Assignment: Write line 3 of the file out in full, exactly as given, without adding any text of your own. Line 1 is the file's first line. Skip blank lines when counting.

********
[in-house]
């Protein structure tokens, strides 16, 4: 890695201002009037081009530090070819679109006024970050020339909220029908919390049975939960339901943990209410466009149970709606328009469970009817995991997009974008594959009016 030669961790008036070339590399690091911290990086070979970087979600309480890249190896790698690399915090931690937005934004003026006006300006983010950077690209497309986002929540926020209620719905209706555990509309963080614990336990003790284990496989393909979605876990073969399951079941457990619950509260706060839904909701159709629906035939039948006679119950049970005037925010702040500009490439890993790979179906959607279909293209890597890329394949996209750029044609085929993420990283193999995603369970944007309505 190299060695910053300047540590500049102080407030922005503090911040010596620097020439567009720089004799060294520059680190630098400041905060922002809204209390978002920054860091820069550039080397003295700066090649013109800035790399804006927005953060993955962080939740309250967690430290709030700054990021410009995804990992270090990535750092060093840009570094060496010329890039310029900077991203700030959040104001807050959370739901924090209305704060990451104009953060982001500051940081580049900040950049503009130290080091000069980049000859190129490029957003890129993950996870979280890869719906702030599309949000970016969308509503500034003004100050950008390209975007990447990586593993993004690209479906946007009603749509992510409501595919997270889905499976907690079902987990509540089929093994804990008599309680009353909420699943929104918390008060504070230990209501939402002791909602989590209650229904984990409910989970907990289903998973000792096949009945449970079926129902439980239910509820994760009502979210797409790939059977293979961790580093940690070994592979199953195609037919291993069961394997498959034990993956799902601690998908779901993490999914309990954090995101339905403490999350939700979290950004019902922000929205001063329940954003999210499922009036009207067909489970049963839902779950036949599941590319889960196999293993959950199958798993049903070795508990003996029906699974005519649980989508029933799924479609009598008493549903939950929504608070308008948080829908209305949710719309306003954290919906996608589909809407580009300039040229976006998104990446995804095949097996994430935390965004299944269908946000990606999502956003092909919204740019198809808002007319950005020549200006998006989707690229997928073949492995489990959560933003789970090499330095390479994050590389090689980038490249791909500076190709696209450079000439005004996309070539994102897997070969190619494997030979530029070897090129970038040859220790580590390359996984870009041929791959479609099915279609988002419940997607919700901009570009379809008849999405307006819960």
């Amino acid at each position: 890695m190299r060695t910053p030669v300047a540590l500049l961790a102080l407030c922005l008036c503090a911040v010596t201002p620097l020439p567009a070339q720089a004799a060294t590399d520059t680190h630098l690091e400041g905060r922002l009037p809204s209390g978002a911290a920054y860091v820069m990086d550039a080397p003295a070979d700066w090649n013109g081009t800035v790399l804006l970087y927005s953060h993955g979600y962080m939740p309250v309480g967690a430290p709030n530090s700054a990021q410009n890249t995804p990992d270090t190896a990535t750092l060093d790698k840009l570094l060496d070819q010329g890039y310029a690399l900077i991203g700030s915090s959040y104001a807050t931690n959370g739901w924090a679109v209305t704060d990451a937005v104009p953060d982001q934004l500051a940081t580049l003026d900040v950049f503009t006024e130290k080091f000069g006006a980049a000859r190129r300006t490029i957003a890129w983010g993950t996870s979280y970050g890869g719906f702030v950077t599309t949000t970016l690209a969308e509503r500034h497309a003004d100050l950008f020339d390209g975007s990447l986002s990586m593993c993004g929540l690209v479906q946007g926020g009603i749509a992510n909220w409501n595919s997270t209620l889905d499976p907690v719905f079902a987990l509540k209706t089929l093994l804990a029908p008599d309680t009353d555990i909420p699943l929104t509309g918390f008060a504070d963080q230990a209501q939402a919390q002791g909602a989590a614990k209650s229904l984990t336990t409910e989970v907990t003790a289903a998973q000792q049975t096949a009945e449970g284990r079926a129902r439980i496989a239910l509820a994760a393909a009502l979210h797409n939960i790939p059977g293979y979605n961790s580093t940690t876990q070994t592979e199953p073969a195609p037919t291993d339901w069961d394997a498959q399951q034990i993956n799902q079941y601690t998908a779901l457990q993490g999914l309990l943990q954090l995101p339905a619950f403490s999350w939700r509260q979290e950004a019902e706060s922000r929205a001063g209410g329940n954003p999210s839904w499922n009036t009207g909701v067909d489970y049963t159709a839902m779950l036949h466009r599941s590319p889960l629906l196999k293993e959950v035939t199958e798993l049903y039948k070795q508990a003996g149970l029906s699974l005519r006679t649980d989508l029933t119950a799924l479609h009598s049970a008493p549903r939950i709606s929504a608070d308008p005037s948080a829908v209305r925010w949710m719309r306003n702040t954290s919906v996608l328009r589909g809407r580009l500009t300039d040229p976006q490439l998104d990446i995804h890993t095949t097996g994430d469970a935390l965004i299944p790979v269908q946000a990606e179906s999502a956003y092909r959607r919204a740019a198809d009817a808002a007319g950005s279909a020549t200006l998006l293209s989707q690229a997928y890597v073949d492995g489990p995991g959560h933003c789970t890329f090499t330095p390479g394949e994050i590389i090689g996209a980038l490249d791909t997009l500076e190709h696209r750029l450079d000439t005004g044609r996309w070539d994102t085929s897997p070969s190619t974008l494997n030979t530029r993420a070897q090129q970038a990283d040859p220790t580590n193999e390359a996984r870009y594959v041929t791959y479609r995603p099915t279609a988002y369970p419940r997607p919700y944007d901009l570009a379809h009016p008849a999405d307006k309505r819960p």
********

């Amino acid at each position: 890695m190299r060695t910053p030669v300047a540590l500049l961790a102080l407030c922005l008036c503090a911040v010596t201002p620097l020439p567009a070339q720089a004799a060294t590399d520059t680190h630098l690091e400041g905060r922002l009037p809204s209390g978002a911290a920054y860091v820069m990086d550039a080397p003295a070979d700066w090649n013109g081009t800035v790399l804006l970087y927005s953060h993955g979600y962080m939740p309250v309480g967690a430290p709030n530090s700054a990021q410009n890249t995804p990992d270090t190896a990535t750092l060093d790698k840009l570094l060496d070819q010329g890039y310029a690399l900077i991203g700030s915090s959040y104001a807050t931690n959370g739901w924090a679109v209305t704060d990451a937005v104009p953060d982001q934004l500051a940081t580049l003026d900040v950049f503009t006024e130290k080091f000069g006006a980049a000859r190129r300006t490029i957003a890129w983010g993950t996870s979280y970050g890869g719906f702030v950077t599309t949000t970016l690209a969308e509503r500034h497309a003004d100050l950008f020339d390209g975007s990447l986002s990586m593993c993004g929540l690209v479906q946007g926020g009603i749509a992510n909220w409501n595919s997270t209620l889905d499976p907690v719905f079902a987990l509540k209706t089929l093994l804990a029908p008599d309680t009353d555990i909420p699943l929104t509309g918390f008060a504070d963080q230990a209501q939402a919390q002791g909602a989590a614990k209650s229904l984990t336990t409910e989970v907990t003790a289903a998973q000792q049975t096949a009945e449970g284990r079926a129902r439980i496989a239910l509820a994760a393909a009502l979210h797409n939960i790939p059977g293979y979605n961790s580093t940690t876990q070994t592979e199953p073969a195609p037919t291993d339901w069961d394997a498959q399951q034990i993956n799902q079941y601690t998908a779901l457990q993490g999914l309990l943990q954090l995101p339905a619950f403490s999350w939700r509260q979290e950004a019902e706060s922000r929205a001063g209410g329940n954003p999210s839904w499922n009036t009207g909701v067909d489970y049963t159709a839902m779950l036949h466009r599941s590319p889960l629906l196999k293993e959950v035939t199958e798993l049903y039948k070795q508990a003996g149970l029906s699974l005519r006679t649980d989508l029933t119950a799924l479609h009598s049970a008493p549903r939950i709606s929504a608070d308008p005037s948080a829908v209305r925010w949710m719309r306003n702040t954290s919906v996608l328009r589909g809407r580009l500009t300039d040229p976006q490439l998104d990446i995804h890993t095949t097996g994430d469970a935390l965004i299944p790979v269908q946000a990606e179906s999502a956003y092909r959607r919204a740019a198809d009817a808002a007319g950005s279909a020549t200006l998006l293209s989707q690229a997928y890597v073949d492995g489990p995991g959560h933003c789970t890329f090499t330095p390479g394949e994050i590389i090689g996209a980038l490249d791909t997009l500076e190709h696209r750029l450079d000439t005004g044609r996309w070539d994102t085929s897997p070969s190619t974008l494997n030979t530029r993420a070897q090129q970038a990283d040859p220790t580590n193999e390359a996984r870009y594959v041929t791959y479609r995603p099915t279609a988002y369970p419940r997607p919700y944007d901009l570009a379809h009016p008849a999405d307006k309505r819960p």